The ebony-black, soft, silk gossamer sheer overlay of this resplendent Edwardian gown is trimmed profusely in a keyhole pattern of shiny and smooth, Glace' silk taffeta with many, large, padded needlework crochet balls, and large, leaf patterns of yards of Rolleaux hand-knotted trimming, and 1910's styled era tucked hem pleats! Notice the intricate pleated pintucking around the waist to form a very structured, but faux corset, perfectly?! Wow- is all I can say... Marguerite was a REALLY talented designer- the folds all lay perfectly, molding smoothly into the softly flowing skirt to train! There is no underlining to the skirt (never was) so a dark petticoat was worn with this dress.The inner bodice is made of net, with flexible, cream, twilled silk taffeta liner. You can see Marguerite's tenacious hand stitches inside in black- (this whole gown is a virtual testament to the old school of hand styling...) she made silk taffeta pleats inside at underarms to fill out and acetuate the sides of the bust, and between the breasts to add to the feminine ideal of the "monobust" phenomenon that had been all the rage. All her inner seams are curvy and hand-finished, and has featherboned stays lined in silk twill. There's a lace "Modesty Panel that could (or not be) used by tightening down, and it's edged in original, sturdy, high quality pink, silk satin ribbon. The cream, woven grograin silk satin Petersham at the waist says, "Marguerite, 49 West 39th St., New York" and attached with shiny silk thread in an "X" pattern. Has a quality overall weight and touch to the hand. A decent size 4-5, tall! This is a "WOW WOW" antique Couture gown!
This superb dinner gown is overall in very good condition, with only minor concerns to be mentioned. With this being an early designer of importance to the evolution of ladies fashion, and little data known of her to this date as of yet, I really do not recommend wearing this gown... however lovely and mostly stable the overall condition is... someday someone will likely do a biography of her, find out some obscure but important facts about her, and she becomes a household name like Jeanne Lanvin, or Coco Chanel! This beautiful Edwardian gown would do very well in a clothing museum or important collection of old vintage designers. That said, the condition is stable enough it could as it could easily be on a display, or almost be worn (if a few minor things were done first to shore up a few minor things.)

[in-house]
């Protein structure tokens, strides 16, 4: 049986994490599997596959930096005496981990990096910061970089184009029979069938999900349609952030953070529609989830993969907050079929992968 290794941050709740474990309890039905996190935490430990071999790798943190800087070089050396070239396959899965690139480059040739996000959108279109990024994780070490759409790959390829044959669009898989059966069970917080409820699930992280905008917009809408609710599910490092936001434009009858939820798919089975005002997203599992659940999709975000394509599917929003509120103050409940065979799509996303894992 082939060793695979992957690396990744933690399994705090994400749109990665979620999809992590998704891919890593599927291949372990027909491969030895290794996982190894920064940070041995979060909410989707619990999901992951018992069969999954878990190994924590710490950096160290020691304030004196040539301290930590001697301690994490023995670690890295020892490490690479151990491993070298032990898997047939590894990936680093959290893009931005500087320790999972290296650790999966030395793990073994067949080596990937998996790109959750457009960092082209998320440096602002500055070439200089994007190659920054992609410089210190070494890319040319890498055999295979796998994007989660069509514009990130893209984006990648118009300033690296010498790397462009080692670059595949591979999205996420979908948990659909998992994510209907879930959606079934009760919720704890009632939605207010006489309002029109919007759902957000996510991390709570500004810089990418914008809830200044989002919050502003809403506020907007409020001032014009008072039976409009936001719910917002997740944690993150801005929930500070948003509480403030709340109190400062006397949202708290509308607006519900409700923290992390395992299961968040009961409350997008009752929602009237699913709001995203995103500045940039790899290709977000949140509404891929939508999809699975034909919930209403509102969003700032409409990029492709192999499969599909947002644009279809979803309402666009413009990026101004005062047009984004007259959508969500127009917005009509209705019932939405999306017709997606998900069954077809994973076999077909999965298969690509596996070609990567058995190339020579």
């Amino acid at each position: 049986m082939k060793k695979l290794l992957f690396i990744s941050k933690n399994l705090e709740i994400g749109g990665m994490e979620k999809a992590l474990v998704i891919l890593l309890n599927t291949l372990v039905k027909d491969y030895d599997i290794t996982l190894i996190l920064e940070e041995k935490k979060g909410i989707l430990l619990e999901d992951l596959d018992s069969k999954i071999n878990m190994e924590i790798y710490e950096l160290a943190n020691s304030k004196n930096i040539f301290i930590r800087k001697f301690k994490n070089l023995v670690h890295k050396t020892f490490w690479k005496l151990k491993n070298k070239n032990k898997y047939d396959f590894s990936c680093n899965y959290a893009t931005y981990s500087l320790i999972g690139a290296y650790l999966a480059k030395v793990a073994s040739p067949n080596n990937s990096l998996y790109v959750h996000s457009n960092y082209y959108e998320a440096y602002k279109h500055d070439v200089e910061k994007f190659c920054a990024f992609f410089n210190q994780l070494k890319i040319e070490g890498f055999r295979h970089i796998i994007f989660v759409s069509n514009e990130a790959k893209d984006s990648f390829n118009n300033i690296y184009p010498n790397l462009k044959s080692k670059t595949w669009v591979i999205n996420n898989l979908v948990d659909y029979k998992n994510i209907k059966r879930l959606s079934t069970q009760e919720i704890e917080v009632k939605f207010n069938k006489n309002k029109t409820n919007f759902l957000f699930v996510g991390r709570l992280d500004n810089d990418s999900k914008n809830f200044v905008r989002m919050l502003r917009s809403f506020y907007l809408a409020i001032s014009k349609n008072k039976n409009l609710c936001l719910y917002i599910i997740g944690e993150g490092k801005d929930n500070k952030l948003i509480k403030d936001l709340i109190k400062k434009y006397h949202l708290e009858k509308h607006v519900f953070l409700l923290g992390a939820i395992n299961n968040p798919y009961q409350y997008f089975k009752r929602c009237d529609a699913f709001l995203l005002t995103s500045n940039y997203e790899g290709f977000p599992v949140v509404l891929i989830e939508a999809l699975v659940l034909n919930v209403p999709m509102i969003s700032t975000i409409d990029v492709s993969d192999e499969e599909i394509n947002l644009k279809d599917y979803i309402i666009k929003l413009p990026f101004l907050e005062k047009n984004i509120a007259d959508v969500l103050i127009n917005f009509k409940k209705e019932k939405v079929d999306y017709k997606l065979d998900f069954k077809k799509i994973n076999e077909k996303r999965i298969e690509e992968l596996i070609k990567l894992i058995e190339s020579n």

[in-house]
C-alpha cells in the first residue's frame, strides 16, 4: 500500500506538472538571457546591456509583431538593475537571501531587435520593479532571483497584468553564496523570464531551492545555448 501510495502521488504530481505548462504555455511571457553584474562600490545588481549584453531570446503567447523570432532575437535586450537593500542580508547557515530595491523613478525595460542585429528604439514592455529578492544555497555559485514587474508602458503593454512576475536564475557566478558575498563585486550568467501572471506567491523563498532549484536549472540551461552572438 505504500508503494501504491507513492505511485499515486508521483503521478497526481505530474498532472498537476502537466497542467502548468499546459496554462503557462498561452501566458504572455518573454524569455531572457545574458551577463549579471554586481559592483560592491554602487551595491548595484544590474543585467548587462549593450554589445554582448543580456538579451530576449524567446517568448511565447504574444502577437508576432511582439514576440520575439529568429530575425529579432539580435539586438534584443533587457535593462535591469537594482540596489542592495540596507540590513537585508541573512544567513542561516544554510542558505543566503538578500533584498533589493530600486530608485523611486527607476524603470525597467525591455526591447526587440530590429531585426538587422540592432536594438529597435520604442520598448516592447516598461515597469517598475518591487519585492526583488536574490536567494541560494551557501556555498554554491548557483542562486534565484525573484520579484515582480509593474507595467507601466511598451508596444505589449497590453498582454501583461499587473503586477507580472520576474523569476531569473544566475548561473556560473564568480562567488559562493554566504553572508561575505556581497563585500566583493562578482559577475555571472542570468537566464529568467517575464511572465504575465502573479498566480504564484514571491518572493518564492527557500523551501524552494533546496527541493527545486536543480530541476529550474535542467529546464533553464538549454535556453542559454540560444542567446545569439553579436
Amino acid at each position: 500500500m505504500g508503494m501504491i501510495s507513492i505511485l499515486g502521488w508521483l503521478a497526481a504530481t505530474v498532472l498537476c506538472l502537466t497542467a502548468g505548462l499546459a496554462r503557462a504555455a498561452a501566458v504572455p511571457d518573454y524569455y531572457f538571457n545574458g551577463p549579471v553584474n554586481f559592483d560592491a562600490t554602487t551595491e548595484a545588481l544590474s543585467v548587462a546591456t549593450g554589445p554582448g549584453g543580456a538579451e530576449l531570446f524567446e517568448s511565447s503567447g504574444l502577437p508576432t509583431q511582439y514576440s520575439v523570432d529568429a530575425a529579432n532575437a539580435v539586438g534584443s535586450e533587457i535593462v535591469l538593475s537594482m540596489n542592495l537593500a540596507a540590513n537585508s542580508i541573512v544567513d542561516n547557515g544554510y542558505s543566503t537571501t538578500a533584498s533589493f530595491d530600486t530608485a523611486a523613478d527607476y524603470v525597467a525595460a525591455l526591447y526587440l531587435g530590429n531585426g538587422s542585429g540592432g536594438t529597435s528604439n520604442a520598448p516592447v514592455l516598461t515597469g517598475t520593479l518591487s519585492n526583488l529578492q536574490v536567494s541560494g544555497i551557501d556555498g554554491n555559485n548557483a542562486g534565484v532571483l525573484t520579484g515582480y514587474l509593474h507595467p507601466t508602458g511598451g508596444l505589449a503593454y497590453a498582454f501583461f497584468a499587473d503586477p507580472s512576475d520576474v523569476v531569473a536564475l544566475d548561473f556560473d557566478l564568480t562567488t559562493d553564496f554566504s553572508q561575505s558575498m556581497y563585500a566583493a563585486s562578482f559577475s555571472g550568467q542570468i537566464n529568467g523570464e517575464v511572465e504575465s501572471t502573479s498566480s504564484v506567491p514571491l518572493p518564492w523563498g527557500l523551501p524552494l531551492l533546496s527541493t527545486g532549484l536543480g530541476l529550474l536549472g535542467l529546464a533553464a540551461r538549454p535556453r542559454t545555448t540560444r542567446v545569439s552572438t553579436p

First, there is a very sheer, ultra fine, silk gossamer gauze inside of the sleeves/ outer underarms that have some small tears/ wearing. This liner should just be removed (or, relined with china silk or cotton net if desired). Personally, removing the sheer should just be enough. The inside of the bodice netting had been well replaced some time ago (long before me) and this stabilized the inside well enough that it could actually be worn. (I wouldn't remove this net although it is not original to the gown... In this case, if you did not know it was not original, you might not even realize it, so this fact makes it really not worth removing...) All the ecru needle lace is slightly dingy and has a few, tea-colored, tiny spots. Metallic pieces are darkened with age- related tarnish. Ideally, if a talented needle woman removed these lacy pieces and carefully hand cleaned them (removing the sheer sleeve lining at the same time) then replaced these sections- this gown would have almost a new appearance otherwise- the other silks used still glisten with lustrous good health. (No dryness or dry rot.)The black sheer silk has a few pinholes (as to be expected), and a few vintage, woven mends on skirt. On bodice and skirt there's 2-4 of the black crocheted balls missing- they are almost impossible to make out as missing as the designs are so intricate. One might be able to replace these or make some, or move a few of the others if desired...again, I consider this to be minor. Silk Petersham, and all steel hardware strong, good working order, no obvious looseness, rust or tarnish. A real prize! One of the prettiest 1910 gowns you are ever likely to see, ever.